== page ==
MOSCOW — The Kremlin said Friday that President Vladimir Putin will seek binding guarantees precluding NATO’s expansion to Ukraine during a planned call with U.S. President Joe Biden, while the Ukrainian defense minister warned that Russia could invade his country next month.

Ukraine Politics

Ukrainian President Volodymyr Zelenskyy gestures as he addresses lawmakers in Kyiv, Ukraine on Wednesday. Efrem Lukatsky/Associated Press

With tensions between Russia and the West escalating, Biden said his administration was “putting together what I believe to be the most comprehensive and meaningful set of initiatives to make it very, very difficult for Mr. Putin to go ahead and do what people are worried he may do.”

The NATO chief and numerous former U.S. diplomats and security officials say Russia’s demand is a nonstarter.

“There’s absolutely no way in the world that that Russian position will make any progress,” John Herbst, a former U.S. ambassador to Ukraine, said Friday. “It’s basically a rhetorical point for Moscow.” More likely, he said, were U.S. assurances that Western military assistance to Ukraine be for defensive purposes only.

Ukraine, the U.S. and other Western allies are increasingly concerned that a Russian troop buildup near the Ukrainian border could signal Moscow’s intention to invade. The U.S. has threatened the Kremlin with the toughest sanctions yet if it launches an attack, while Russia has warned that any presence of NATO troops and weapons on Ukrainian soil would cross a “red line.”

Ukrainian Defense Minister Oleksii Reznikov told lawmakers Friday that the number of Russian troops near Ukraine and in Russian-annexed Crimea is estimated at 94,300, warning that a “large-scale escalation” is possible in January.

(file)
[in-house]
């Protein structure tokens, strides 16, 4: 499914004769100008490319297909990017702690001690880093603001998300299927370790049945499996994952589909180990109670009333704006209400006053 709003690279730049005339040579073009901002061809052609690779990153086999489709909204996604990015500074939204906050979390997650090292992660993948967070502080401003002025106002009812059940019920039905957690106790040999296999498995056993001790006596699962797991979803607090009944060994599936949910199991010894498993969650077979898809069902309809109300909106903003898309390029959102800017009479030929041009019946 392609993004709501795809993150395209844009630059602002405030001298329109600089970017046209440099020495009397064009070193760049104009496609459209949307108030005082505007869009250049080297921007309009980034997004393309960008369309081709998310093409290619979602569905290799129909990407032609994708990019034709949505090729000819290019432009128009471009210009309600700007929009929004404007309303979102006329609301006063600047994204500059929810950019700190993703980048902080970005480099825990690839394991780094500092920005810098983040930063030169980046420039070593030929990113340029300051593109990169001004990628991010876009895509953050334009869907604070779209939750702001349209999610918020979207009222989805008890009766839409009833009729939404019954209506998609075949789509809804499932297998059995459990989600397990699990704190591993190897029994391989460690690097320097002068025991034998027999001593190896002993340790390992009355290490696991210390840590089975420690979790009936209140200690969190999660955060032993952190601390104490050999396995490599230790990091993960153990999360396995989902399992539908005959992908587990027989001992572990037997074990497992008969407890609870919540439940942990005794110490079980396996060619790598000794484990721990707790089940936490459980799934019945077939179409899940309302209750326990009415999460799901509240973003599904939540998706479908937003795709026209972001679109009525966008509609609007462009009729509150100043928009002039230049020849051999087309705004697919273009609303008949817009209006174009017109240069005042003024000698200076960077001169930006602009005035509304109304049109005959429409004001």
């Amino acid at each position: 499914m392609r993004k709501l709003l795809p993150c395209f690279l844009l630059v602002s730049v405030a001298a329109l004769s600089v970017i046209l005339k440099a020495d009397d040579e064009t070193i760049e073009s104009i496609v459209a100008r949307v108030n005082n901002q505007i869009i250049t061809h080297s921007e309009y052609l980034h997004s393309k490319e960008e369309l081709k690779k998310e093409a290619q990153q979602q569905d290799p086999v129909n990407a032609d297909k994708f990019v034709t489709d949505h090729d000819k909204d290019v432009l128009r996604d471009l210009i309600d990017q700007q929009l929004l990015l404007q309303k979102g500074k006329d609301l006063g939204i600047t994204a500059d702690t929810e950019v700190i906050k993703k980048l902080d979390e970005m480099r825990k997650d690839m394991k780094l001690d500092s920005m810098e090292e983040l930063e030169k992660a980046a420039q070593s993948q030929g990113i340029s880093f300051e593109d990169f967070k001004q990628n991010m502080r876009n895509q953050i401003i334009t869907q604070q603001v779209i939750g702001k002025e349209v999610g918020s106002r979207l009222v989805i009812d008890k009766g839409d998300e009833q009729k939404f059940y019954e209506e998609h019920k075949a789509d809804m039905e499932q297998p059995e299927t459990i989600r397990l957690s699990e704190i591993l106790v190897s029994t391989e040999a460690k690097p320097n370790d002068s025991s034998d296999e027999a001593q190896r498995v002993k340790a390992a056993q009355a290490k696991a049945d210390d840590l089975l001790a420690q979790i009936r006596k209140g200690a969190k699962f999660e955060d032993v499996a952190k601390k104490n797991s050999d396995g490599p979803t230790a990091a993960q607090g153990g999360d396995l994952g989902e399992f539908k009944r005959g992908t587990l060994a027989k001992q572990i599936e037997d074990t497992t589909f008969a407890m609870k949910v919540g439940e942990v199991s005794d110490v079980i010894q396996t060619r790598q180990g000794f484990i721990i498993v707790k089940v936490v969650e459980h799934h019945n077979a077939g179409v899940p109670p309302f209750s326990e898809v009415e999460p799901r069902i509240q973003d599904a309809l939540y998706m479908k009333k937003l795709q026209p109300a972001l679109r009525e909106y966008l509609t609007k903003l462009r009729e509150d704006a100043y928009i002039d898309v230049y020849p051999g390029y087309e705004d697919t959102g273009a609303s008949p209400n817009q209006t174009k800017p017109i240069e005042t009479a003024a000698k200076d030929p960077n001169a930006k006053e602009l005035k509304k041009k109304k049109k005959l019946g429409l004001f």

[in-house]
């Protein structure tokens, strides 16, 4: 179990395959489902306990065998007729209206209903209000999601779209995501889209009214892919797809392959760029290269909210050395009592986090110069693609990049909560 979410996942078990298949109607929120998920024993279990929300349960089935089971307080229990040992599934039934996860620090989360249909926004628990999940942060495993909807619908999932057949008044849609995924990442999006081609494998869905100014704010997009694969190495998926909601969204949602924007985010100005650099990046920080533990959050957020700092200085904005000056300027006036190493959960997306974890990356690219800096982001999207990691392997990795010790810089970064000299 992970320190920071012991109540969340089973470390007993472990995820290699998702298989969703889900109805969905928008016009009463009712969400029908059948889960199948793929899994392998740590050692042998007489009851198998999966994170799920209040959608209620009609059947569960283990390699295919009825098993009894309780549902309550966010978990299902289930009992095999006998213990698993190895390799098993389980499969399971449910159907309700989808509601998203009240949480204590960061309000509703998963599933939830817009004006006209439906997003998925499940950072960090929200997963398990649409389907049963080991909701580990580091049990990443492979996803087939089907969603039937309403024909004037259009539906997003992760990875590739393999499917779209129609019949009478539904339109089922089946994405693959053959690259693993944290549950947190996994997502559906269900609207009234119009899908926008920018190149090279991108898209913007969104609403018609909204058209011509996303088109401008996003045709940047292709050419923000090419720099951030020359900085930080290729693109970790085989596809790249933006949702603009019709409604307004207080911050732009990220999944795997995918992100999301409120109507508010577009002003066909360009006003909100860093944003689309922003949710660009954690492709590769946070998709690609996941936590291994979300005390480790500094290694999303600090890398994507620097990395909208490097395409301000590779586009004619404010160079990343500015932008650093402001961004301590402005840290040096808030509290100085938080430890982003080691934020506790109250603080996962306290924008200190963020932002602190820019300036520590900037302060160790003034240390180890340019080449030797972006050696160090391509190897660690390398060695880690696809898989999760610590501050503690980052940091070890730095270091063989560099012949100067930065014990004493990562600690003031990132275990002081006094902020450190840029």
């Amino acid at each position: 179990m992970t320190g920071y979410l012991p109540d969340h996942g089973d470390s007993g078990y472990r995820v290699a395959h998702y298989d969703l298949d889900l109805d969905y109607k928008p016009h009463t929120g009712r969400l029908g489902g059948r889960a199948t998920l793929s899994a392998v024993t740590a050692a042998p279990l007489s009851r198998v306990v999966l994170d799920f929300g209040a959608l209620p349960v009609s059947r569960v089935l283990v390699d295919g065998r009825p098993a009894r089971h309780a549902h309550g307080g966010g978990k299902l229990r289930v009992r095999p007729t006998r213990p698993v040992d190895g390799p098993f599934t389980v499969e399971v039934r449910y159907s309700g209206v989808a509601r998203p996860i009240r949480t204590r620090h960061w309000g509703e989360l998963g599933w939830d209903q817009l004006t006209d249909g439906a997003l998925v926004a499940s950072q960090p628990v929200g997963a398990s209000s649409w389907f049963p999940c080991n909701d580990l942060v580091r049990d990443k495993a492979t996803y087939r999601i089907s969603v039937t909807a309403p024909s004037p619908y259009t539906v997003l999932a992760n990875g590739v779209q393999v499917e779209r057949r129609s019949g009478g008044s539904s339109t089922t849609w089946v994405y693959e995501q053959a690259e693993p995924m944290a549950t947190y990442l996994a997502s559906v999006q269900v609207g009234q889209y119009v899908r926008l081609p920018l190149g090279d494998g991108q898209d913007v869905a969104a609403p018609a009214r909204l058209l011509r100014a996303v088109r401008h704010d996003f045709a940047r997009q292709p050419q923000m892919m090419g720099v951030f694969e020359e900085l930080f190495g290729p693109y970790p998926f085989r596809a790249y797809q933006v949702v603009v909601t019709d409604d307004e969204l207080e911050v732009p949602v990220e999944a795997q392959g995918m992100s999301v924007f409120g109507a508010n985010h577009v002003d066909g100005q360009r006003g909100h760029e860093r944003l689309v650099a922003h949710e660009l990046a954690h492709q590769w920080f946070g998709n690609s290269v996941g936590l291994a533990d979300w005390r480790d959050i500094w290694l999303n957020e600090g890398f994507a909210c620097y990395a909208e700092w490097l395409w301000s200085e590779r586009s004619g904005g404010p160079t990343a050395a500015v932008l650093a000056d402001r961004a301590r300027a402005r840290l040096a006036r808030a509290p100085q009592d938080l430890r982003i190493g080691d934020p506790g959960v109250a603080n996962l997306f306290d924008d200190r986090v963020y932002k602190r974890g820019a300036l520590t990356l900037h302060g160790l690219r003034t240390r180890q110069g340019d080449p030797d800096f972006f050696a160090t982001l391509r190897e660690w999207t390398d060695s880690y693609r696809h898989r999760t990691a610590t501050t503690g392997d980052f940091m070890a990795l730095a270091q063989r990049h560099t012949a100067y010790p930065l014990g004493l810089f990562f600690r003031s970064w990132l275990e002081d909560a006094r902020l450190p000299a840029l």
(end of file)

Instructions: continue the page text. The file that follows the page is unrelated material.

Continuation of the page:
Amid the mounting tensions, Putin’s foreign affairs adviser Yuri Ushakov told reporters Friday that arrangements have been made for a Putin-Biden call in the coming days, adding that the date will be announced after Moscow and Washington finalize details.

White House press secretary Jen Psaki said later that administration officials have “engaged in the possibility” of a Biden-Putin call.

“It certainly would be an opportunity to discuss our serious concerns about the bellicose rhetoric, about the military buildup that we’re seeing on the border of Ukraine,” Psaki said.

On Thursday, U.S. Secretary of State Antony Blinken met face-to-face with his Russian counterpart, Sergey Lavrov, in Stockholm to demand that Russia pull back troops from the border with Ukraine. Lavrov retorted that the West was “playing with fire” by denying Russia a say in any further NATO expansion into countries of the former Soviet Union.

Ukraine has pushed to join the alliance, which has held out the promise of membership but hasn’t set a timeline.

Ushakov noted that during the call with Biden, Putin will raise his demand for a legally binding agreement that would “exclude any further NATO expansion eastward and the deployment of weapons systems that would threaten us on the territories of neighboring countries, including Ukraine.”

Russia long has pushed for such arrangements, Ushakov said, emphasizing that it has become particularly acute because of the latest buildup of tension. “It simply can’t continue like that,” he said.

NATO Secretary General Jens Stoltenberg said this week that Russia had no say in whether Ukraine joined the Western security alliance.

“It is up to Ukraine and 30 allies to decide when Ukraine is ready to join the alliance,” he said. Russia “has no veto, no right to interfere in that process.”

Russia and Ukraine have remained locked in a tense tug-of-war after Russia annexed Ukraine’s Crimean Peninsula in 2014 and threw its weight behind a separatist insurgency in Ukraine’s eastern industrial heartland, known as the Donbas. More than 14,000 people have died in the fighting.

Ukraine’s defense minister warned Friday that an escalation “is a probable scenario, but not certain, and our task is to avert it.”